A ring topology is a network configuration in which device connections create a circular data path. Each networked device is connected to two others, like points on a circle. Together, devices in a ring topology are referred to as a ring network.
In a ring network, packets of data travel from one device to the next until they reach their destination. Most ring topologies allow packets to travel only in one direction, called a unidirectional ring network. Others permit data to move in either direction, called bidirectional.
The major disadvantage of a ring topology is that if any individual connection in the ring is broken, the entire network is affected.
Ring topologies may be used in either LANs (local area networks) or WANs (wide area networks). Depending on the type of network card used in each computer of the ring topology, a coaxial cable or an RJ-45 network cable is used to connect computers together.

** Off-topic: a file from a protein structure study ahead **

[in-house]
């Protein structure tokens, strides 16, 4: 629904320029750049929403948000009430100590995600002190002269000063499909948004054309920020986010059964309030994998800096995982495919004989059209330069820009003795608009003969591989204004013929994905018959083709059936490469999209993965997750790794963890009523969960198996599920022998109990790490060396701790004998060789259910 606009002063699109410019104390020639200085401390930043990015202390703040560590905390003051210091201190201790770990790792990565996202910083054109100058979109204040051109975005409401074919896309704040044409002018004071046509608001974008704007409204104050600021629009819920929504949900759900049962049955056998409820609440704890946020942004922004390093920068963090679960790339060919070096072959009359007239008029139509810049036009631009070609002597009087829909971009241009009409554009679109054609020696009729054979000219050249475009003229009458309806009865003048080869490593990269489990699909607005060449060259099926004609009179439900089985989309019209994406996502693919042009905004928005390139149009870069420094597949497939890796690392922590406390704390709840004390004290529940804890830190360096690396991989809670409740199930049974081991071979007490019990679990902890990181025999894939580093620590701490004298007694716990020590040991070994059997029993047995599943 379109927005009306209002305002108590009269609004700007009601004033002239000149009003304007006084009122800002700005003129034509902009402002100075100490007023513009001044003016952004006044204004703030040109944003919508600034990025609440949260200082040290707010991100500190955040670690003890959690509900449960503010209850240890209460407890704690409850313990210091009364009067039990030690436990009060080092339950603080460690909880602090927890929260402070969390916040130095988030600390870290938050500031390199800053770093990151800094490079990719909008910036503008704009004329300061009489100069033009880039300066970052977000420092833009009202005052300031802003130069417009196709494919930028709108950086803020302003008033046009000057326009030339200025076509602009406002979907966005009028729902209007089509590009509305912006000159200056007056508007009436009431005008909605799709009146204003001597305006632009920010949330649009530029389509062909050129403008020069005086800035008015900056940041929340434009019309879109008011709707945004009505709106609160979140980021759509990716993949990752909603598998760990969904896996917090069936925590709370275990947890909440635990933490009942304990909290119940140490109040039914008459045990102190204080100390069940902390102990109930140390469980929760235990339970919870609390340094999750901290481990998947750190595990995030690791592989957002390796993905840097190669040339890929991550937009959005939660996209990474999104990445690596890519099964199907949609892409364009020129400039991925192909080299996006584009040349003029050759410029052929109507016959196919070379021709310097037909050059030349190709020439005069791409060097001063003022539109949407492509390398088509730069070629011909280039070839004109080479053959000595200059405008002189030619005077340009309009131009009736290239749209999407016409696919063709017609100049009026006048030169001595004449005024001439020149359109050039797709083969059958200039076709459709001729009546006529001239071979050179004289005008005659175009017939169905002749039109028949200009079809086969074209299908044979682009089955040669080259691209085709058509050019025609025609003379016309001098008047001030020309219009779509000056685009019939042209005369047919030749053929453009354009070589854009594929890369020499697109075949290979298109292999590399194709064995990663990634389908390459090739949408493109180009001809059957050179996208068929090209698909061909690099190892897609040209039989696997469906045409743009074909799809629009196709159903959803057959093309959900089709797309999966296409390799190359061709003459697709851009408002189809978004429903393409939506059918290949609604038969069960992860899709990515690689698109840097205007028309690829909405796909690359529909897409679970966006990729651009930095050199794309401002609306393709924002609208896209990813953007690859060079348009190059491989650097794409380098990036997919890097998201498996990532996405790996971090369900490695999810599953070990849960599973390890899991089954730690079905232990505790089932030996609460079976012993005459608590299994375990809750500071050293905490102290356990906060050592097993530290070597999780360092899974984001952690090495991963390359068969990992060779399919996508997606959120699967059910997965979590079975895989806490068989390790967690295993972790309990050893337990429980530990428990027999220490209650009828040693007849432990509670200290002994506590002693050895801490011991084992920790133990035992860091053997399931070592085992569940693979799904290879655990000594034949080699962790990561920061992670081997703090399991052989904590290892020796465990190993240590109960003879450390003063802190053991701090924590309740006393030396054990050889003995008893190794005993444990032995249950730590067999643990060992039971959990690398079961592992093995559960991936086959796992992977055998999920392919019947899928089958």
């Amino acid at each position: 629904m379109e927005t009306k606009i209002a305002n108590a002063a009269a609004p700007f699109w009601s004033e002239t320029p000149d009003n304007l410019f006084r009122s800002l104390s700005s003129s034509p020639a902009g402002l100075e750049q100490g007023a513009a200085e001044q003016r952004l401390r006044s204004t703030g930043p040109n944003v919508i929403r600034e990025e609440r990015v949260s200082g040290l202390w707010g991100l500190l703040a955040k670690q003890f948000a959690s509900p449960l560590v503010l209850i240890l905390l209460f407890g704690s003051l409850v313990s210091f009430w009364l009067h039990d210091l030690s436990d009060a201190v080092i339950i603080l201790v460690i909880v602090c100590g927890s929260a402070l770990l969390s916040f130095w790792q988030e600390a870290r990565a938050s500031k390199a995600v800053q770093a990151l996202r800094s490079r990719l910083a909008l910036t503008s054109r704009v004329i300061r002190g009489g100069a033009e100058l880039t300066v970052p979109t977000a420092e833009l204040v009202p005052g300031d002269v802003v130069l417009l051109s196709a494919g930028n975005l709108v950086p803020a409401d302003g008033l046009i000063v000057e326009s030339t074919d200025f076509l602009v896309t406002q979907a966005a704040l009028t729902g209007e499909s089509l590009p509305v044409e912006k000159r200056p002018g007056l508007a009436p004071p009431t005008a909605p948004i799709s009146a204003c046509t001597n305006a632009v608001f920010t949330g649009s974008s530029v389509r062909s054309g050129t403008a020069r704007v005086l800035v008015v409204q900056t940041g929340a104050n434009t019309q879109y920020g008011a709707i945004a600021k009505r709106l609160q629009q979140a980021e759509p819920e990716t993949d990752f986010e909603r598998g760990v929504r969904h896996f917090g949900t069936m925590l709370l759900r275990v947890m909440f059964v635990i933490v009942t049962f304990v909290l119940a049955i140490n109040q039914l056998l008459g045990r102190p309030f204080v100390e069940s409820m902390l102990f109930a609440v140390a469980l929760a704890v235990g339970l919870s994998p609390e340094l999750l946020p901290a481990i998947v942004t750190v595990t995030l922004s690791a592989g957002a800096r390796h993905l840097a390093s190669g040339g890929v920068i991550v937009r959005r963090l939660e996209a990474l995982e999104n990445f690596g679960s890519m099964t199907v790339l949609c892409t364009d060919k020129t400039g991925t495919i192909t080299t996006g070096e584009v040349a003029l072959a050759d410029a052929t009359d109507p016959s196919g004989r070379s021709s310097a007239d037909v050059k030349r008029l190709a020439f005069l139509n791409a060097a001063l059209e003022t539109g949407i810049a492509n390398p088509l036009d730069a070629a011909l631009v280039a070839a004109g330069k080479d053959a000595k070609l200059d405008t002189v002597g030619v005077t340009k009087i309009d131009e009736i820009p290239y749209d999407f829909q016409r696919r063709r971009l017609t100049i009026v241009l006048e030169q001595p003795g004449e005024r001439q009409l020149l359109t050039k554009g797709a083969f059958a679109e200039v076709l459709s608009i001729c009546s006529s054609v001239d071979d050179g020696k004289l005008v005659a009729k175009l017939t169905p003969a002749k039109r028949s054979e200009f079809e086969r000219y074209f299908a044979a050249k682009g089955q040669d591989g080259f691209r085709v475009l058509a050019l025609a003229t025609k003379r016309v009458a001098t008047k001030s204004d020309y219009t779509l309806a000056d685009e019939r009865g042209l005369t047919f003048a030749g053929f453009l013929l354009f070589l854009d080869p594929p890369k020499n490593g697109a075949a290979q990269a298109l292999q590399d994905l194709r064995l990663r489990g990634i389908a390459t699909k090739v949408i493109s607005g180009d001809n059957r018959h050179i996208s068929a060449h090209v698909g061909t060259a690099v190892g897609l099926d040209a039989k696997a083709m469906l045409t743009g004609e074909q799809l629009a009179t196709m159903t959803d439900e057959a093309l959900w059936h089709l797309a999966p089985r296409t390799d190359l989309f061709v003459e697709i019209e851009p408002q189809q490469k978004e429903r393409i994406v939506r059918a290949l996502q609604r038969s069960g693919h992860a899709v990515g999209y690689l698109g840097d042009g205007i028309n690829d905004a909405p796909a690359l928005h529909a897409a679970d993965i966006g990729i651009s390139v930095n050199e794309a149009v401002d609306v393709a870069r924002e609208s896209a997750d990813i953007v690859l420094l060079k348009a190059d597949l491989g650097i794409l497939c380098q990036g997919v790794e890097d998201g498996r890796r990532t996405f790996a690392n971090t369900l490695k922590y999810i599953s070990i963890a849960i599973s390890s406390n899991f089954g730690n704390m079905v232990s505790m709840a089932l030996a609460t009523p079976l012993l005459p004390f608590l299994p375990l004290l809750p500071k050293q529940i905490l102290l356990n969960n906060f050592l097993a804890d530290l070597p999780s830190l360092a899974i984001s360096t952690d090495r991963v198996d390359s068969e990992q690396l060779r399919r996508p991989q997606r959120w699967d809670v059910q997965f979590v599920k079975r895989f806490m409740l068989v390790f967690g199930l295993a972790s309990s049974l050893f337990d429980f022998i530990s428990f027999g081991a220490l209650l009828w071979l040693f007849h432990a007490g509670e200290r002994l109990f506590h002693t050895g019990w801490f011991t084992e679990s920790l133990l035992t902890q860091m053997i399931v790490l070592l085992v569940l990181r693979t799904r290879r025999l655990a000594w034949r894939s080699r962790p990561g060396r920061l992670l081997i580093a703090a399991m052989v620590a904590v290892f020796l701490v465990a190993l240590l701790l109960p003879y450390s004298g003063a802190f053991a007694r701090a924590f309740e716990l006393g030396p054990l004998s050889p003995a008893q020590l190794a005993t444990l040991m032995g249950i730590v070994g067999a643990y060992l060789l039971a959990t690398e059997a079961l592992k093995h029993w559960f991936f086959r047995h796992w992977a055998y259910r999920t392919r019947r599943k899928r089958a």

Ring topology history
In the past, the ring topology was most commonly used in schools, offices, and smaller buildings where networks were smaller. However, today, the ring topology is seldom used, having been switched to another type of network topology for improved performance, stability, or support.
Advantages of ring topology
- All data flows in one direction, reducing the chance of packet collisions.
- A network server is not needed to control network connectivity between each workstation.
- Data can transfer between workstations at high speeds.
- Additional workstations can be added without impacting performance of the network.
Disadvantages of ring topology
- All data being transferred over the network must pass through each workstation on the network, which can make it slower than a star topology.
- The entire network will be impacted if one workstation shuts down.
- The hardware needed to connect each workstation to the network is more expensive than Ethernet cards and hubs/switches.